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The Mothball Fleet

In the book Flat Broke in Paradise, Nick, while heading north to store all of his worldly belongings, looked out the window at what everyone but the US Navy calls “the mothball fleet”. To the US Navy, it is the Pacific Reserve Fleet, groups of ships rafted up in the Suisun (pronounced suh-soon) Bay and kept in working order, ready to be activated if needed.

The Mothball Fleet in Suisun Bay, California Photo by jitz

For years the fleet was comprised of Liberty Ships used in World War II to ferry service men to Europe and Russia. Due to environmental concerns of the toxins leaching in the water, the size of the fleet has been greatly reduced. In the past twenty years many of the ships have been deactivated and scrapped.

The Mothball Fleet has had some famous occupants including the battleship USS Iowa, launched in 1942 and decommissioned in 1990. The USS Iowa is now located at the Port of Los Angeles at the Pacific Battleship Museum.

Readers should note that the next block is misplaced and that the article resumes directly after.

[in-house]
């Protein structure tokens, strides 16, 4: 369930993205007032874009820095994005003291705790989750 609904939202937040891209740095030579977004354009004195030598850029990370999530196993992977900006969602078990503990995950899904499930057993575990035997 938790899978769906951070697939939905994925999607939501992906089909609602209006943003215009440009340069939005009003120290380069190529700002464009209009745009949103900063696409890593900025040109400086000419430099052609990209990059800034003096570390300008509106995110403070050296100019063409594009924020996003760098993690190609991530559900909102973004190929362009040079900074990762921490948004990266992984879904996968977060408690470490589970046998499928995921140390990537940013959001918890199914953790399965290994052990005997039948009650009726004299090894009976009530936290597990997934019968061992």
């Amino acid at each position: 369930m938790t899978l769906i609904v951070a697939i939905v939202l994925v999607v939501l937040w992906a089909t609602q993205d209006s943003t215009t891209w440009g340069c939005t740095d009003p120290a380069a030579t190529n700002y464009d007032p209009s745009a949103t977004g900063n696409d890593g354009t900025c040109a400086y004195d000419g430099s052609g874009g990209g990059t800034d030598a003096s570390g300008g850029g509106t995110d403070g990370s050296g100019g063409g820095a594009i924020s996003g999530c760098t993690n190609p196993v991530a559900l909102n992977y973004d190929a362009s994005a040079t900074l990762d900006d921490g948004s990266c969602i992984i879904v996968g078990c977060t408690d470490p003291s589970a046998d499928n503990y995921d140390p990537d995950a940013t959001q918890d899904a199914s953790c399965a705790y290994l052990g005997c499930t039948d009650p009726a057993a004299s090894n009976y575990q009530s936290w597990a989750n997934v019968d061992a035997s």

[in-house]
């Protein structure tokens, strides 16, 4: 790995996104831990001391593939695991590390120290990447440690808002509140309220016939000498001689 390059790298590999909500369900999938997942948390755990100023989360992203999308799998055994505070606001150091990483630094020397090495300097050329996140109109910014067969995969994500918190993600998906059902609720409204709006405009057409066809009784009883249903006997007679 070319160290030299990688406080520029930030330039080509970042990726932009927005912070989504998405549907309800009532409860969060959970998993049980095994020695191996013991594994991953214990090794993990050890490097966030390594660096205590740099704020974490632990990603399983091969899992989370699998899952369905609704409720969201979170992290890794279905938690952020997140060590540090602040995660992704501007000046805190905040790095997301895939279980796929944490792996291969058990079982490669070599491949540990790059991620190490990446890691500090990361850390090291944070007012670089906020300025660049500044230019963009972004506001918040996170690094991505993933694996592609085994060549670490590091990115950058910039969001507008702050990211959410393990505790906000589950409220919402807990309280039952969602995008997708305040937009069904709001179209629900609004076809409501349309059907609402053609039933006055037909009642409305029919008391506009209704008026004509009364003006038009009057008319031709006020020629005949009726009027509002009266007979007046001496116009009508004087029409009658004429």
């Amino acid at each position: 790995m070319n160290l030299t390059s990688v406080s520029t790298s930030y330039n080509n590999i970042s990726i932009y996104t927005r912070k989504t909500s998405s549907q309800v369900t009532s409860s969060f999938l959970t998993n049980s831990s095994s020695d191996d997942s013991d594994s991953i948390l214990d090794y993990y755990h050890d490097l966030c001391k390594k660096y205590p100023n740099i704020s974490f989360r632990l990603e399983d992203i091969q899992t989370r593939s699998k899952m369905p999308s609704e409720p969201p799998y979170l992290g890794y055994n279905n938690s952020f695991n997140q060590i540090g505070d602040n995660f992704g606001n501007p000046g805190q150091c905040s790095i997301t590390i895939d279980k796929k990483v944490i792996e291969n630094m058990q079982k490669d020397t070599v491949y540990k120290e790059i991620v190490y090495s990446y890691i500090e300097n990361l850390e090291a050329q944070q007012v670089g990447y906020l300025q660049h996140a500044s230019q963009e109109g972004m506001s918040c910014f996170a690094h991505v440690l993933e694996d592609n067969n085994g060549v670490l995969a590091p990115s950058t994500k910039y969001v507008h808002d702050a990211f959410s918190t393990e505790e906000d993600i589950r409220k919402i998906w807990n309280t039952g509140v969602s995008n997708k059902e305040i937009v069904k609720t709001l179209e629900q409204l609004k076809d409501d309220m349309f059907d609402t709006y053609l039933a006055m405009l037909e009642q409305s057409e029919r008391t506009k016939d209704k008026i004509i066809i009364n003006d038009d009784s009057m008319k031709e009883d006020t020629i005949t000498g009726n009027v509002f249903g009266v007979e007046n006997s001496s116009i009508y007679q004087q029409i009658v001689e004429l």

The USS Iowa Photo courtesy US Navy

Another famous inhabitant to the Mothball Fleet was the Glomar Explorer. The ship was built by Howard Hughes for the United States Central Intelligence Agency Special Activities Division for use in Project Azorian, to recover the sunken Soviet submarine K-129 lost in April 1968 about 1,500 miles northwest of Hawaii. It cost a fortune to build, in today's dollars it would be estimated to be US$1.67 BILLION (capitals for emphasis).

USNS Hughes Glomar ExplorerPhoto courtesy US Government

The Explorer was able to raise a good portion of the Russian Sub, but after that it was too expensive to maintain, so the ship was put in mothballs. It was further modified for US$260 million (in today's dollars) for other uses and leased by the US Navy for a mere US$1 million per year.

Sold in 2010 for $US15 million to Tranocean off-shore drilling contractors,  the Explorer is now used as a deep sea drilling rig in the Bay of Bengal.

Your tax dollars at work.

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